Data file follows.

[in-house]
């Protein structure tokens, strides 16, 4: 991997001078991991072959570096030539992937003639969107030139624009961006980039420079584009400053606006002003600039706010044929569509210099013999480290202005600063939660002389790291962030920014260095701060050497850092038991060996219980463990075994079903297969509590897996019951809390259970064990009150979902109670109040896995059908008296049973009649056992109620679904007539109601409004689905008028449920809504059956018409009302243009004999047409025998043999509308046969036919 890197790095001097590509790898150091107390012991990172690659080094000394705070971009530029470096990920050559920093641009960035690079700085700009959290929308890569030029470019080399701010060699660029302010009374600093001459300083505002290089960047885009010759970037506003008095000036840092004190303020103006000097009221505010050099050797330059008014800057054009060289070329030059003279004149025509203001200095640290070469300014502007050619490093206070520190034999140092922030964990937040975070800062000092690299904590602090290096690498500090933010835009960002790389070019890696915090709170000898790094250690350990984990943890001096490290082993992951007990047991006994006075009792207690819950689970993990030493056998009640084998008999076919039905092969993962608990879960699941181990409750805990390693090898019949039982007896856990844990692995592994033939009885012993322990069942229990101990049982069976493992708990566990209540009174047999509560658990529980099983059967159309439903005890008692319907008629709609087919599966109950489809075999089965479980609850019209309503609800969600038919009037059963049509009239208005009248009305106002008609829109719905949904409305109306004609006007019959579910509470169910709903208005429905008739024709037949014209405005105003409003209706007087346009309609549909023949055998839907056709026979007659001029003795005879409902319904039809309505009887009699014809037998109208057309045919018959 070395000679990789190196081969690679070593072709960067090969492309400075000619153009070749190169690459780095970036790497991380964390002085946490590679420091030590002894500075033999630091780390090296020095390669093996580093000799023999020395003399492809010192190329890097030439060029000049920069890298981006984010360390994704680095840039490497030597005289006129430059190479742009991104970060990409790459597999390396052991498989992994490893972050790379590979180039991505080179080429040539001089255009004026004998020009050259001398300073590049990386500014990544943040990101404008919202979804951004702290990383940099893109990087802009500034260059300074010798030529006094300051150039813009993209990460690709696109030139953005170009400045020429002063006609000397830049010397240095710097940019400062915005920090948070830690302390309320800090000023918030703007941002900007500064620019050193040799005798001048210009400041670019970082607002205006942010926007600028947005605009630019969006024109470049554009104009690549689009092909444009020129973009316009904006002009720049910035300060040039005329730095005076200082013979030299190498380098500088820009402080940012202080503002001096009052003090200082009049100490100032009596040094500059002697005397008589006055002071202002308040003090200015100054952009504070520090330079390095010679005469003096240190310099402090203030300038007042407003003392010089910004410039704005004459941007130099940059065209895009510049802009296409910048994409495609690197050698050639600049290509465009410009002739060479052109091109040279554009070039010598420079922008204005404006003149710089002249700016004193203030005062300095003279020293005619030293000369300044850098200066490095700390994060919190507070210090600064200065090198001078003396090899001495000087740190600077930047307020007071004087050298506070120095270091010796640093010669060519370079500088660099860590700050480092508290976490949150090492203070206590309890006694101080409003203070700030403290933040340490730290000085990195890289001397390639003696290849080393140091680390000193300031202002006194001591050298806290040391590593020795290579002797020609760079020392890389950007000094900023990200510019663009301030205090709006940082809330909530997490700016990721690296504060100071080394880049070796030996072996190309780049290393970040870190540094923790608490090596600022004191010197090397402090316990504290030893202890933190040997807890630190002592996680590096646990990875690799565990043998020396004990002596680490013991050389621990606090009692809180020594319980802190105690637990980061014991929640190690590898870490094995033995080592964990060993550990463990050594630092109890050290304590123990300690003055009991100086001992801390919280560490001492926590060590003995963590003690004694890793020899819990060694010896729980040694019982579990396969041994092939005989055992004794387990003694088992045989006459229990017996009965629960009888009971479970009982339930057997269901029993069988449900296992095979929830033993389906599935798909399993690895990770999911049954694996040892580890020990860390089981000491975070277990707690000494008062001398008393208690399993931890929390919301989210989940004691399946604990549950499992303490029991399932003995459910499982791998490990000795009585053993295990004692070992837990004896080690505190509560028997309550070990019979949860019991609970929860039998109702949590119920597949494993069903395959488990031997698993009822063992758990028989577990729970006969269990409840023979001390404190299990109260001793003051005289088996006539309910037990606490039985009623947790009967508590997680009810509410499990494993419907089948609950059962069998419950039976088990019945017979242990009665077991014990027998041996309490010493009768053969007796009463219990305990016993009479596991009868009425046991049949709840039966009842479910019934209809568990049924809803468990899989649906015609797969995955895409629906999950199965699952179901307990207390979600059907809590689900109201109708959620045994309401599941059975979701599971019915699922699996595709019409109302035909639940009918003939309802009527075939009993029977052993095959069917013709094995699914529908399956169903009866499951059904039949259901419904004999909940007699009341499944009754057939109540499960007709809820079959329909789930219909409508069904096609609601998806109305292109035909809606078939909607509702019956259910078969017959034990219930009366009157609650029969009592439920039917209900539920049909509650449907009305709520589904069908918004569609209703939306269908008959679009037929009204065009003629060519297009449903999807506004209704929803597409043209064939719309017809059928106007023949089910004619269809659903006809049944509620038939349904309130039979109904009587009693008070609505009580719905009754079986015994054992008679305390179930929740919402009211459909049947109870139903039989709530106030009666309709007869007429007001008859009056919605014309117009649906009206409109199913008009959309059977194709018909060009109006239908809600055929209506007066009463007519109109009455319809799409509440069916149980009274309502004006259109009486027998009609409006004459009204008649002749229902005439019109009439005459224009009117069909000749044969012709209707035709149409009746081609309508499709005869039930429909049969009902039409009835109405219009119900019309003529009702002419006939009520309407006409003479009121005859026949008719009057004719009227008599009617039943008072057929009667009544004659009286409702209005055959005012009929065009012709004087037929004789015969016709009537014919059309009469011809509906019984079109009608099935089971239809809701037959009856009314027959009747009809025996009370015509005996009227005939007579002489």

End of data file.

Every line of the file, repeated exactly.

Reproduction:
[in-house]
């Protein structure tokens, strides 16, 4: 991997001078991991072959570096030539992937003639969107030139624009961006980039420079584009400053606006002003600039706010044929569509210099013999480290202005600063939660002389790291962030920014260095701060050497850092038991060996219980463990075994079903297969509590897996019951809390259970064990009150979902109670109040896995059908008296049973009649056992109620679904007539109601409004689905008028449920809504059956018409009302243009004999047409025998043999509308046969036919 890197790095001097590509790898150091107390012991990172690659080094000394705070971009530029470096990920050559920093641009960035690079700085700009959290929308890569030029470019080399701010060699660029302010009374600093001459300083505002290089960047885009010759970037506003008095000036840092004190303020103006000097009221505010050099050797330059008014800057054009060289070329030059003279004149025509203001200095640290070469300014502007050619490093206070520190034999140092922030964990937040975070800062000092690299904590602090290096690498500090933010835009960002790389070019890696915090709170000898790094250690350990984990943890001096490290082993992951007990047991006994006075009792207690819950689970993990030493056998009640084998008999076919039905092969993962608990879960699941181990409750805990390693090898019949039982007896856990844990692995592994033939009885012993322990069942229990101990049982069976493992708990566990209540009174047999509560658990529980099983059967159309439903005890008692319907008629709609087919599966109950489809075999089965479980609850019209309503609800969600038919009037059963049509009239208005009248009305106002008609829109719905949904409305109306004609006007019959579910509470169910709903208005429905008739024709037949014209405005105003409003209706007087346009309609549909023949055998839907056709026979007659001029003795005879409902319904039809309505009887009699014809037998109208057309045919018959 070395000679990789190196081969690679070593072709960067090969492309400075000619153009070749190169690459780095970036790497991380964390002085946490590679420091030590002894500075033999630091780390090296020095390669093996580093000799023999020395003399492809010192190329890097030439060029000049920069890298981006984010360390994704680095840039490497030597005289006129430059190479742009991104970060990409790459597999390396052991498989992994490893972050790379590979180039991505080179080429040539001089255009004026004998020009050259001398300073590049990386500014990544943040990101404008919202979804951004702290990383940099893109990087802009500034260059300074010798030529006094300051150039813009993209990460690709696109030139953005170009400045020429002063006609000397830049010397240095710097940019400062915005920090948070830690302390309320800090000023918030703007941002900007500064620019050193040799005798001048210009400041670019970082607002205006942010926007600028947005605009630019969006024109470049554009104009690549689009092909444009020129973009316009904006002009720049910035300060040039005329730095005076200082013979030299190498380098500088820009402080940012202080503002001096009052003090200082009049100490100032009596040094500059002697005397008589006055002071202002308040003090200015100054952009504070520090330079390095010679005469003096240190310099402090203030300038007042407003003392010089910004410039704005004459941007130099940059065209895009510049802009296409910048994409495609690197050698050639600049290509465009410009002739060479052109091109040279554009070039010598420079922008204005404006003149710089002249700016004193203030005062300095003279020293005619030293000369300044850098200066490095700390994060919190507070210090600064200065090198001078003396090899001495000087740190600077930047307020007071004087050298506070120095270091010796640093010669060519370079500088660099860590700050480092508290976490949150090492203070206590309890006694101080409003203070700030403290933040340490730290000085990195890289001397390639003696290849080393140091680390000193300031202002006194001591050298806290040391590593020795290579002797020609760079020392890389950007000094900023990200510019663009301030205090709006940082809330909530997490700016990721690296504060100071080394880049070796030996072996190309780049290393970040870190540094923790608490090596600022004191010197090397402090316990504290030893202890933190040997807890630190002592996680590096646990990875690799565990043998020396004990002596680490013991050389621990606090009692809180020594319980802190105690637990980061014991929640190690590898870490094995033995080592964990060993550990463990050594630092109890050290304590123990300690003055009991100086001992801390919280560490001492926590060590003995963590003690004694890793020899819990060694010896729980040694019982579990396969041994092939005989055992004794387990003694088992045989006459229990017996009965629960009888009971479970009982339930057997269901029993069988449900296992095979929830033993389906599935798909399993690895990770999911049954694996040892580890020990860390089981000491975070277990707690000494008062001398008393208690399993931890929390919301989210989940004691399946604990549950499992303490029991399932003995459910499982791998490990000795009585053993295990004692070992837990004896080690505190509560028997309550070990019979949860019991609970929860039998109702949590119920597949494993069903395959488990031997698993009822063992758990028989577990729970006969269990409840023979001390404190299990109260001793003051005289088996006539309910037990606490039985009623947790009967508590997680009810509410499990494993419907089948609950059962069998419950039976088990019945017979242990009665077991014990027998041996309490010493009768053969007796009463219990305990016993009479596991009868009425046991049949709840039966009842479910019934209809568990049924809803468990899989649906015609797969995955895409629906999950199965699952179901307990207390979600059907809590689900109201109708959620045994309401599941059975979701599971019915699922699996595709019409109302035909639940009918003939309802009527075939009993029977052993095959069917013709094995699914529908399956169903009866499951059904039949259901419904004999909940007699009341499944009754057939109540499960007709809820079959329909789930219909409508069904096609609601998806109305292109035909809606078939909607509702019956259910078969017959034990219930009366009157609650029969009592439920039917209900539920049909509650449907009305709520589904069908918004569609209703939306269908008959679009037929009204065009003629060519297009449903999807506004209704929803597409043209064939719309017809059928106007023949089910004619269809659903006809049944509620038939349904309130039979109904009587009693008070609505009580719905009754079986015994054992008679305390179930929740919402009211459909049947109870139903039989709530106030009666309709007869007429007001008859009056919605014309117009649906009206409109199913008009959309059977194709018909060009109006239908809600055929209506007066009463007519109109009455319809799409509440069916149980009274309502004006259109009486027998009609409006004459009204008649002749229902005439019109009439005459224009009117069909000749044969012709209707035709149409009746081609309508499709005869039930429909049969009902039409009835109405219009119900019309003529009702002419006939009520309407006409003479009121005859026949008719009057004719009227008599009617039943008072057929009667009544004659009286409702209005055959005012009929065009012709004087037929004789015969016709009537014919059309009469011809509906019984079109009608099935089971239809809701037959009856009314027959009747009809025996009370015509005996009227005939007579002489």